The fourth annual Monday at Marist program was held in October. Each year it includes workshops for local grade school teachers and principals presented by Marist teachers. It is a great way to partner with local educators.
This year’s event featured mini presentations about lessons and strategies to meet the needs of 21st century learners. English teachers Mary Cozzie and Samantha Paoletti shared how creating writing assignments with authentic audiences engage their students more fully. Paoletti’s students write books for kindergartners and then meet them in person to read together. Cozzie’s students write blogs and book reviews on popular literary sites.
Religion teachers Br. Sam Amos and Joe O’Brien ’09 gave an overview of integrating Genius Hour, a program that gives students one class period per week to devote to a personal improvement endeavor. Some students took up knitting, while others learned how to play an instrument. Still another researched the knee surgery she underwent. The time is meant to inspire creativity and ingenuity. Gmail is a product of Genius Hour at Google, while Post-Its are the result of the program at 3M.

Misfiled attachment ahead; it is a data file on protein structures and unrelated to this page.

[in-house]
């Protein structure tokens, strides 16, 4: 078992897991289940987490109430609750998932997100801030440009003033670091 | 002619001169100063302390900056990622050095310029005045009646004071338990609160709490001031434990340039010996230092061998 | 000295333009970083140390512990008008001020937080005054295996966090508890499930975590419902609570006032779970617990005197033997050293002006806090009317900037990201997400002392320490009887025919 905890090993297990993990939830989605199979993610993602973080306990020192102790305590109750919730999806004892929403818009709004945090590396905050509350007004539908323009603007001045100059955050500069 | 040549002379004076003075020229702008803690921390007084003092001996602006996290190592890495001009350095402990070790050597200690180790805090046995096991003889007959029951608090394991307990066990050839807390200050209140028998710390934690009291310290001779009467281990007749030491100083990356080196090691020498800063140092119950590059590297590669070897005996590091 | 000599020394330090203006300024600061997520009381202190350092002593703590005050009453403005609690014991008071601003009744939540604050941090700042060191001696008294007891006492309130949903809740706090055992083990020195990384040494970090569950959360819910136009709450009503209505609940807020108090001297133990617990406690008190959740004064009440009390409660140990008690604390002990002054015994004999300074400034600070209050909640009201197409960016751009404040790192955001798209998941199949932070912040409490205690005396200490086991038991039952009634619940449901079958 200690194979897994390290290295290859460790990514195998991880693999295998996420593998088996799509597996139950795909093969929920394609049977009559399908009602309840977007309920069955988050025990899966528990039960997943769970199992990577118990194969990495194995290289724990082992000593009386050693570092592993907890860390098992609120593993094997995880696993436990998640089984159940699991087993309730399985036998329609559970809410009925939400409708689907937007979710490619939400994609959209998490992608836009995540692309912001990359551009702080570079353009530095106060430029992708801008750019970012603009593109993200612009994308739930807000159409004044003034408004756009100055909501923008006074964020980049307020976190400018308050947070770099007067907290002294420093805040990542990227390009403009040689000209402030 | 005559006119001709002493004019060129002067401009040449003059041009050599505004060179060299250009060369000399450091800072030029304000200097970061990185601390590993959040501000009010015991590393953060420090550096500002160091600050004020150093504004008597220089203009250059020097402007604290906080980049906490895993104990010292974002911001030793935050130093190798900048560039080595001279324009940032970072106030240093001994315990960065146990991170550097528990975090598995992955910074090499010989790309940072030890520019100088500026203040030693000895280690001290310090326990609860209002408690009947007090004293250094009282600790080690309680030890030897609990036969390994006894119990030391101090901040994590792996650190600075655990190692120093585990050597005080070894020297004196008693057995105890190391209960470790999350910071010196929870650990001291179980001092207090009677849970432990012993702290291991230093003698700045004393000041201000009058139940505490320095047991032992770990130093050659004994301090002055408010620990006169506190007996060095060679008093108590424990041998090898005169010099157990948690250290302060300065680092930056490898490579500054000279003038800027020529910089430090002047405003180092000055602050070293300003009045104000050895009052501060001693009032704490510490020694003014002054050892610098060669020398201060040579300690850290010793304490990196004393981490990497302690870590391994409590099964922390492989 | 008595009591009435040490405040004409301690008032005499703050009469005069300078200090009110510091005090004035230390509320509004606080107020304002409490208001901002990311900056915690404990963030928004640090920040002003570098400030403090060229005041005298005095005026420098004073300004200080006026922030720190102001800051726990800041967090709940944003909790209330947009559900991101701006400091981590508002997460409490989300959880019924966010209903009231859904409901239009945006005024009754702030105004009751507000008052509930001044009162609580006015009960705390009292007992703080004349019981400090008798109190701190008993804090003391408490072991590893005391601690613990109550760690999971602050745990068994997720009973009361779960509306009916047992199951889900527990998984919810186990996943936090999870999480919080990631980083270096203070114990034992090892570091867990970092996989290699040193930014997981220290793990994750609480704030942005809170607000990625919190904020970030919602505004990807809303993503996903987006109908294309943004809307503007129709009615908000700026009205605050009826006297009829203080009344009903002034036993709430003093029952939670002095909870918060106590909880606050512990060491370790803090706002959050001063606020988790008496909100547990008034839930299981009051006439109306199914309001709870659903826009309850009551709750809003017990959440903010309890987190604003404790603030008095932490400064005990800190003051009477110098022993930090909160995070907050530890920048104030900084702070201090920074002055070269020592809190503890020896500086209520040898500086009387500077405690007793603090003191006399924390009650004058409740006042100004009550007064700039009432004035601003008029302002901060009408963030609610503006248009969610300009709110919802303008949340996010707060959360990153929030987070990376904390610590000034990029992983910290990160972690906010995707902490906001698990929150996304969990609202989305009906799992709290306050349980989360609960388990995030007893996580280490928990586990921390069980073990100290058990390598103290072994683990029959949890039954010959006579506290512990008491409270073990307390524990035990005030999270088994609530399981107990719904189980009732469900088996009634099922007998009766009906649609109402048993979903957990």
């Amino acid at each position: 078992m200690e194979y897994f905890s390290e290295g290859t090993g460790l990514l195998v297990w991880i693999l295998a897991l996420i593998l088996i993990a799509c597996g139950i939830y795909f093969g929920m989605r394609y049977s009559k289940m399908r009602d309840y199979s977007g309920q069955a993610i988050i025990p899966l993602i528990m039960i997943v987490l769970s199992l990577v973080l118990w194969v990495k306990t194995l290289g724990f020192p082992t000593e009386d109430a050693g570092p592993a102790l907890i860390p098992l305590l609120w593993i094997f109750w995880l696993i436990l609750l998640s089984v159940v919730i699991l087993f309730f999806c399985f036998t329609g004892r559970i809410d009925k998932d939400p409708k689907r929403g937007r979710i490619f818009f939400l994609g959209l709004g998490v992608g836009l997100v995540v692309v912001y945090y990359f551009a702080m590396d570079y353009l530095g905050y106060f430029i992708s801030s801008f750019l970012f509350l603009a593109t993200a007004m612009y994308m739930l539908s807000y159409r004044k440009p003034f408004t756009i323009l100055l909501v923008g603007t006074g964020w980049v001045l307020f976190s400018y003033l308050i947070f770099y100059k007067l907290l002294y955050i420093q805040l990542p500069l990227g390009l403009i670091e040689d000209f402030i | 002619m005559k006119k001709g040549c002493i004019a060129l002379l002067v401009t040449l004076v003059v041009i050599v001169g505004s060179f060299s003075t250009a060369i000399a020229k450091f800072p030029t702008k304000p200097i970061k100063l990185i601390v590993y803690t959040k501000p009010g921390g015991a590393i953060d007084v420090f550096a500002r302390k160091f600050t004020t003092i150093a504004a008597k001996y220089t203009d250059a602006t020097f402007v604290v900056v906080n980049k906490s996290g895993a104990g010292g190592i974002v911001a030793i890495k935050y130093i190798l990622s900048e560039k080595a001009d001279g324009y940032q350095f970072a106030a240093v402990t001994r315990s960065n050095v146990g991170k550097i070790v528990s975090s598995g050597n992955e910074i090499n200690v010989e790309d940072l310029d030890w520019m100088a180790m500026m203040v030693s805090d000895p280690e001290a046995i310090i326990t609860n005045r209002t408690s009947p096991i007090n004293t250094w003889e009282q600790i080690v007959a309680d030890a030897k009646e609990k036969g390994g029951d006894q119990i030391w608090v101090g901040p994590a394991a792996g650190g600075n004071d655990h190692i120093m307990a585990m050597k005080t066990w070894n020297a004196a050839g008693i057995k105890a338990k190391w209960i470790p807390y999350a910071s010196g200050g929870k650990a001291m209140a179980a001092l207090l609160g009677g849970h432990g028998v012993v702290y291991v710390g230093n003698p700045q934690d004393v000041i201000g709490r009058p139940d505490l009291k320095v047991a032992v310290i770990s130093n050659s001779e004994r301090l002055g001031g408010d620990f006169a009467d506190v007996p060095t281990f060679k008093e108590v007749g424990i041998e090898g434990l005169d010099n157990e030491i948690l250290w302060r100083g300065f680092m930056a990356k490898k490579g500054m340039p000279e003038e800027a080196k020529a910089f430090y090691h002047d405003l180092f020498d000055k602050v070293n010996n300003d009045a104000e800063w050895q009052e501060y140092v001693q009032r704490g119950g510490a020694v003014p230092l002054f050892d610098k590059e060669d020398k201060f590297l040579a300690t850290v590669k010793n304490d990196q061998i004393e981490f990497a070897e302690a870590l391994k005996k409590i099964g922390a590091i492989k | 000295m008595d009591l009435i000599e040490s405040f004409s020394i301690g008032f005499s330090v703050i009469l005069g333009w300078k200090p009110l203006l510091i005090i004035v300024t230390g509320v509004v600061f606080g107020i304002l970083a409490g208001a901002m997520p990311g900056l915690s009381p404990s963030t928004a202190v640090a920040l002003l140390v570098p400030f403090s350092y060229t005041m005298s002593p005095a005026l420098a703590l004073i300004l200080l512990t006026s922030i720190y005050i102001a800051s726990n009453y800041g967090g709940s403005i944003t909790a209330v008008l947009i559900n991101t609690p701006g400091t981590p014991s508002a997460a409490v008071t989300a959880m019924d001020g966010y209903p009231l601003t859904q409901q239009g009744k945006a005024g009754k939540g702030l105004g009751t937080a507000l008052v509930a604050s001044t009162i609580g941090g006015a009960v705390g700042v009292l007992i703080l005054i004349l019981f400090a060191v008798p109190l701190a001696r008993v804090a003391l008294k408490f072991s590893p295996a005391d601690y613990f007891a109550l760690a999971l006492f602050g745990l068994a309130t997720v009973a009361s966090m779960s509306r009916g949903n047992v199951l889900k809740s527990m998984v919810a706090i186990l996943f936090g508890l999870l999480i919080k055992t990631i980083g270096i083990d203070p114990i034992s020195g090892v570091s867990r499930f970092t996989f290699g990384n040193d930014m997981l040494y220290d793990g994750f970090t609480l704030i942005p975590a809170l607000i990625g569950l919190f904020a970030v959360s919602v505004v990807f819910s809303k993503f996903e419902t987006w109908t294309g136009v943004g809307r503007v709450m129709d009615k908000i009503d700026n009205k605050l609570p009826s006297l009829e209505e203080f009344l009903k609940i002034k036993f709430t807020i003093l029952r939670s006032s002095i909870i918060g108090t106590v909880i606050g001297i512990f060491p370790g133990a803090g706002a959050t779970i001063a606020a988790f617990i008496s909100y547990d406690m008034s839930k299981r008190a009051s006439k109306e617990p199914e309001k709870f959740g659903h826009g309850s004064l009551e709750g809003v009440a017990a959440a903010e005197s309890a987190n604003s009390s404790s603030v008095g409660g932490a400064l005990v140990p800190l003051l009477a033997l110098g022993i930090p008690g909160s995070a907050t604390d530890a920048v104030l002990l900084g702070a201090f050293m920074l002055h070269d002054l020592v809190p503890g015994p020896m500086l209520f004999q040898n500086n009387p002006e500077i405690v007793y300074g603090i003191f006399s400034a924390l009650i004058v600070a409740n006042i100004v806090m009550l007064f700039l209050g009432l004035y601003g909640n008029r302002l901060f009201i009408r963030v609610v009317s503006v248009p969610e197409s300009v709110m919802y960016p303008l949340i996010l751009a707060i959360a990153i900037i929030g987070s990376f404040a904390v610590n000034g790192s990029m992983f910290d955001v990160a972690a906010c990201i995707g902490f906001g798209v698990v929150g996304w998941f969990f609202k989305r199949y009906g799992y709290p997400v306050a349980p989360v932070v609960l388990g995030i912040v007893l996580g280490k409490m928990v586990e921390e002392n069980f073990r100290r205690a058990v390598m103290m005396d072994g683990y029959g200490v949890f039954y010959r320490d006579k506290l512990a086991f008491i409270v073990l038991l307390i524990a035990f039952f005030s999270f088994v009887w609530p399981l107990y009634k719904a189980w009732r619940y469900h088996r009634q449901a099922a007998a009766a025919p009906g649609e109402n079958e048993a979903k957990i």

Sarah Rakauskas, who oversees the peer leadership program, shared how her students engage in online conversations regarding their service experiences, which both enriches their work and uses social media in a positive, constructive way. English teacher Megan outlined how to create an atmosphere where small group discussion flourishes through structure and set outcomes. Director of Curriculum and Instruction Joanne Paprocki also did something interesting, offering teachers strategies on how to create more challenging, open-ended questions.
Lastly, social studies teacher Mike Landstrom ’08 described bringing history beyond the text through lived experiences. He used his lesson on the Viet Nam war as an example. After teaching the basics of the time period, the students participated in a “draft” and then went through a mock war scene, going over obstacles blindfolded while the sounds of bombs and gunfire went off in the background.
“Sharing resources and knowledge with local teachers creates a richer educational community for us all,” Principal Larry Tucker said. The school hopes to add an additional spring session to the program.
Photo: Principal Larry Tucker ’79 helps a table of grade school teachers with a science challenge he presented at the start of the Monday at Marist program, which pushed them to think outside the box and change their assumptions about student understanding.